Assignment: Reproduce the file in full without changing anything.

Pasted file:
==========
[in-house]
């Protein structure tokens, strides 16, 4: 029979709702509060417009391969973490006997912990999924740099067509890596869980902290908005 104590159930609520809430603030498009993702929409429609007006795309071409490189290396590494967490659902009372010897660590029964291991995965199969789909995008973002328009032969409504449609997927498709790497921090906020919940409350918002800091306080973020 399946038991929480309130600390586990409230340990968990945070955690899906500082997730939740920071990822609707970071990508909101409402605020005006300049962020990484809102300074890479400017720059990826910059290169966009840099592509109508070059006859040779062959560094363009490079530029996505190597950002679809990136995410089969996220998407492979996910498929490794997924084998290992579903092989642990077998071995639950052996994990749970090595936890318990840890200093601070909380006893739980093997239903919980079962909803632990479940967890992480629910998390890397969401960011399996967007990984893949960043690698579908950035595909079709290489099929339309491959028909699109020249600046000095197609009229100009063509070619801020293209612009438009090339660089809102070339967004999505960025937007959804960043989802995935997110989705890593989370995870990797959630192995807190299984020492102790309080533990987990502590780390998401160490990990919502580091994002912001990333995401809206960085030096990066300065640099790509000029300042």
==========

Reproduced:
[in-house]
């Protein structure tokens, strides 16, 4: 029979709702509060417009391969973490006997912990999924740099067509890596869980902290908005 104590159930609520809430603030498009993702929409429609007006795309071409490189290396590494967490659902009372010897660590029964291991995965199969789909995008973002328009032969409504449609997927498709790497921090906020919940409350918002800091306080973020 399946038991929480309130600390586990409230340990968990945070955690899906500082997730939740920071990822609707970071990508909101409402605020005006300049962020990484809102300074890479400017720059990826910059290169966009840099592509109508070059006859040779062959560094363009490079530029996505190597950002679809990136995410089969996220998407492979996910498929490794997924084998290992579903092989642990077998071995639950052996994990749970090595936890318990840890200093601070909380006893739980093997239903919980079962909803632990479940967890992480629910998390890397969401960011399996967007990984893949960043690698579908950035595909079709290489099929339309491959028909699109020249600046000095197609009229100009063509070619801020293209612009438009090339660089809102070339967004999505960025937007959804960043989802995935997110989705890593989370995870990797959630192995807190299984020492102790309080533990987990502590780390998401160490990990919502580091994002912001990333995401809206960085030096990066300065640099790509000029300042």